Category Archives: lists

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Best time of year

Keeping up the holiday cheer and general positivity that has crept into our blog lately, I figured it’s time to bring up the Best Books of 2013. It seems like almost all of the lists are in (here’s a handy little Google search for most of the notable players). Lots of crossover and consensus among them, but when it comes to comprehensiveness, I’ve got to hand it to the Times. At least on the fiction side, it seems like they cited just about every novel that got significant ink this year.

So… whatcha think? Everyone out there love THE GOLDFINCH and THE GOOD LORD BIRD as much as the list-makers? What are YOUR best books for 2013?

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I don’t know a book from countdown

People who know me well know that I’m a bit taken with David Bowie. The obsession began sometime in college, and hasn’t really let up. I’ve seen him live more times than any other act, and I was over the (serious) moon when I got to see the David Bowie Is exhibit at the V&A Museum in London earlier this year (thank you, Molly Ker Hawn!). And since my clients and co-workers know me so well, several of you forwarded me this piece about David Bowie’s Top 100 Must-Read Books. The list contains some pretty obvious choices for anyone familiar with the man and his work: Orwell makes three appearances (Diamond Dogs!), A Clockwork Orange is there, and The InfernoLolita, and On the Road. But I was especially tickled that the list also includes a few of my favorite books, including The Gnostic Gospels by Elaine Pagels, The Great GatsbyThe Iliad and A People’s History of the United States. Though none of those books should be particularly surprising, considering his oeuvre, it’s always a pleasure to see what inspires one of your greatest artists.
I also now have my work cut out for me, as I haven’t even read half this list. If only I had the time to drop everything and get to reading!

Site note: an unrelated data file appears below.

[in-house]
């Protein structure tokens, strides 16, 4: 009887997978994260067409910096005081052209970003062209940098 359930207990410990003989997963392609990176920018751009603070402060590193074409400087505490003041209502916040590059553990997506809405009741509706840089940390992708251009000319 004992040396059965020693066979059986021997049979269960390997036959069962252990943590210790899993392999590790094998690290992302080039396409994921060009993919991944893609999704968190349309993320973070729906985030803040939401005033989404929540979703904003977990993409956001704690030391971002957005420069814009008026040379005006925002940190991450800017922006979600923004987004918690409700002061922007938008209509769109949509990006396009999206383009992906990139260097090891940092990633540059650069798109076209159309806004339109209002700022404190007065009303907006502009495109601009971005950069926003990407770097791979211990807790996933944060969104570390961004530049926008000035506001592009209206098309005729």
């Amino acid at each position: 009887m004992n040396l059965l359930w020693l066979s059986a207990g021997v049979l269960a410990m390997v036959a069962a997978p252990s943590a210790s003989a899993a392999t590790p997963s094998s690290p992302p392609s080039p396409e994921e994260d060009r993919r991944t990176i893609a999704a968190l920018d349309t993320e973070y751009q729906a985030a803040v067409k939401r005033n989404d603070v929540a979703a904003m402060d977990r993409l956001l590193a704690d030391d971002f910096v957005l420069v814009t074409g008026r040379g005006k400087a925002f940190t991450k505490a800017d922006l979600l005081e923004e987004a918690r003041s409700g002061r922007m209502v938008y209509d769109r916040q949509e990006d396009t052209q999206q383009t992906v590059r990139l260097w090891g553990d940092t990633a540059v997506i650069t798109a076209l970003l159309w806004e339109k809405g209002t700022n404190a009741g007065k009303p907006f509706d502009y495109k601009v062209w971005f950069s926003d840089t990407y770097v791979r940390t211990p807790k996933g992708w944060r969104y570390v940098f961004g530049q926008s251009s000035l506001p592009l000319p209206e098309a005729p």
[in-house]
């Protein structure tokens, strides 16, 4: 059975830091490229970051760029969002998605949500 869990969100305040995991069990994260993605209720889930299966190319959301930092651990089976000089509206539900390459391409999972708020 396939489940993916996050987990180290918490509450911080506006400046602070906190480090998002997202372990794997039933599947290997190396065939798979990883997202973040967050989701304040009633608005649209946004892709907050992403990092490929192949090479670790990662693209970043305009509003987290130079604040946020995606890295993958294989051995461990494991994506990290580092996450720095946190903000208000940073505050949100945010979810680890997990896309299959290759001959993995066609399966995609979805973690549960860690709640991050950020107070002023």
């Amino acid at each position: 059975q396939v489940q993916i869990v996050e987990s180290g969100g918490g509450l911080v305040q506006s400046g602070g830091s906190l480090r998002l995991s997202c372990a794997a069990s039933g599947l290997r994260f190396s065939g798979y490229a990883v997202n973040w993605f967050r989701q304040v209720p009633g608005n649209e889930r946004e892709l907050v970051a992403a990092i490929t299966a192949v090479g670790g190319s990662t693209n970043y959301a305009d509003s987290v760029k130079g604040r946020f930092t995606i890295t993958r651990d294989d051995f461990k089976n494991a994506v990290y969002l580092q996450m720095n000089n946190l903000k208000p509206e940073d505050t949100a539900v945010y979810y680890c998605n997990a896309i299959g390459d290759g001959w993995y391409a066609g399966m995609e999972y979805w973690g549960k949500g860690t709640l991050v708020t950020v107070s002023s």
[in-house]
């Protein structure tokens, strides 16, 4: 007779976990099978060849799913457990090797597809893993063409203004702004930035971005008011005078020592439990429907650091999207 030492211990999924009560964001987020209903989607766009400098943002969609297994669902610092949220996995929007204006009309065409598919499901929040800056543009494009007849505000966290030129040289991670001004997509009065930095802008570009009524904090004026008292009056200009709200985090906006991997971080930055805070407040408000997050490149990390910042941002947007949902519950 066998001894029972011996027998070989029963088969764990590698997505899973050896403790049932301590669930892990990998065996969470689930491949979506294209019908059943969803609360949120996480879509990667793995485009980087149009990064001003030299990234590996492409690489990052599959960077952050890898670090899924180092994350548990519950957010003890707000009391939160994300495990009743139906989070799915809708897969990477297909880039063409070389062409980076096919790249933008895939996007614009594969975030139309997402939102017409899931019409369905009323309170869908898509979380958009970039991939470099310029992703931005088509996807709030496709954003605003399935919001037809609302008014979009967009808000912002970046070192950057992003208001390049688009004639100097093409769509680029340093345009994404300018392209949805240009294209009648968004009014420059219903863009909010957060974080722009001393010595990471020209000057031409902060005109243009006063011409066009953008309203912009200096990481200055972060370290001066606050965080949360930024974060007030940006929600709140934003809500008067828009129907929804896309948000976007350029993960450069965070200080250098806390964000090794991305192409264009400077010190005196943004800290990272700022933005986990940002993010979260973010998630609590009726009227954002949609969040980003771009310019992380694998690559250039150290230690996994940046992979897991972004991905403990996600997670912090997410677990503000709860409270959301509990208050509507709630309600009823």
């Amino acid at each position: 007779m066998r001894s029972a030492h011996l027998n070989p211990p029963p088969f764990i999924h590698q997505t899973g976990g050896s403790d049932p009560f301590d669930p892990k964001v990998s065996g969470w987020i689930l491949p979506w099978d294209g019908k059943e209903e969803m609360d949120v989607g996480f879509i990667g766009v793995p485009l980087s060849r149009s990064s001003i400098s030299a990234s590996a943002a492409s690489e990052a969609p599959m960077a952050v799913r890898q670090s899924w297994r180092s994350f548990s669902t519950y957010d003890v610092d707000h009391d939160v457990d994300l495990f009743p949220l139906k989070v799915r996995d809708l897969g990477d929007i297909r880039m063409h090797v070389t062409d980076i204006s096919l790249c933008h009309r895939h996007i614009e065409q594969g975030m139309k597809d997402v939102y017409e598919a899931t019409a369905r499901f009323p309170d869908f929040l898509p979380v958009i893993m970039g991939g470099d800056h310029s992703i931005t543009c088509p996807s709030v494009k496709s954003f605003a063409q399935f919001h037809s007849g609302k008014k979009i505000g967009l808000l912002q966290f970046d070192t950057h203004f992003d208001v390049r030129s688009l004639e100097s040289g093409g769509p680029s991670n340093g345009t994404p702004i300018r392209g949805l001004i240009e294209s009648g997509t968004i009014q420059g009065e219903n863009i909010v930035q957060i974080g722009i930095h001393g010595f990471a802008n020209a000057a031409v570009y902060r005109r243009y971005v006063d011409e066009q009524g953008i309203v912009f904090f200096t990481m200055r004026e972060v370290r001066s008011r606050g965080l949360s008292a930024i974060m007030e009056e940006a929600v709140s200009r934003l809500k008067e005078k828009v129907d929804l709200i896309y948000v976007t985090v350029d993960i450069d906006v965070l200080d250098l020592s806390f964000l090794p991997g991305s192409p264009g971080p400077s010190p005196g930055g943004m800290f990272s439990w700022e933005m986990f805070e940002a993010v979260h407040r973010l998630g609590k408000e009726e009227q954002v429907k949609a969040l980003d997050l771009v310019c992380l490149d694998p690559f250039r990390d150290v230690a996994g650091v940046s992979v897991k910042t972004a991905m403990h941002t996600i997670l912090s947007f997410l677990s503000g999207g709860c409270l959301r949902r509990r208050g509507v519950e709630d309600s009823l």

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How to be Human

Richard Rapport, a gifted writer who is also a neurosurgeon, recently sent me a reading list of books he’d compiled for the brain-surgeons-in-training whom he oversees.  Brilliant as his students are, few have the luxury of being well-read.  He writes “today’s undergraduates are educated narrowly to be competitive in the professions, and medical students and residents have little time to read anything other than what is directly applicable to their training.”  Nevertheless, he believes it’s critical that physicians be something more than highly skilled technicians, and so follows his list of books by writers who “have seen into human beings far more clearly and deeply than a CT scan or an MRI.”

 

Death Comes for the Archbishop, Willa Cather

The Autobiography of William Carlos Williams

Doctor Stories, William Carlos Williams

Madame Bovary, Flaubert

Open Secrets, Alice Munro

The Blue Flower, Penelope Fitzgerald

The Collected Storied of Frank O’Conner

Catch 22, Joseph Heller

Henderson the Rain King, Saul Bellow

Ward # 6, Chekhov (a novella)

Fathers and Sons, Turgenev

Pnin, Nabokov

The Education of Henry Adams, Henry Adams

Nichomachean Ethics, Aristotle

Civilization and its Discontents, Freud

Crime and Punishment, Dostoyevsky

The Brothers Karamazov, Dostoyevsky

War and Peace, Tolstoy

What would be on your list of books that you wish were on your physician’s bedside table? Books that inform bedside manner, books that remind us what it is to be human?


 

Finally, I’ll leave you with an illustration that made me laugh. Publishing may not be brain surgery, but folks in the book business do have time to read. True, it’s more e-mail than Aristotle, but still…


Photo: No comment.Photo: No comment.

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Less is more

I judge books by their covers. Literally. And so does everyone else.

Lately, I’ve handed down some pretty harsh judgments. Not many covers have really called to me in recent months. In fact, the covers that catch my eye tend to be the least obnoxious, the ones with the simplest designs and quietest colors.

For instance, check out Boris Kachka’s HOTHOUSE.

 

 

I mean, c’mon. That’s a pretty cool cover. Nice color contrast and some fancy text. This book has absolutely everything going for it. Check out Jane’s post, and you’ll see what I mean.

 

What about this one?

 

 

Chad Harbach’s THE ART OF FIELDING has a pretty similar style to Kachka’s HOTHOUSE, and again, I love it. When in doubt, you can’t go wrong designing a book cover with some nice colors, and flowing script.

 

Once again, less is more:

 

 

One of my all-time favorite reads, too. But I’ll get to that in another blog.

Now, I know what you’re thinking: this guy just doesn’t like book covers with pictures. Wrong!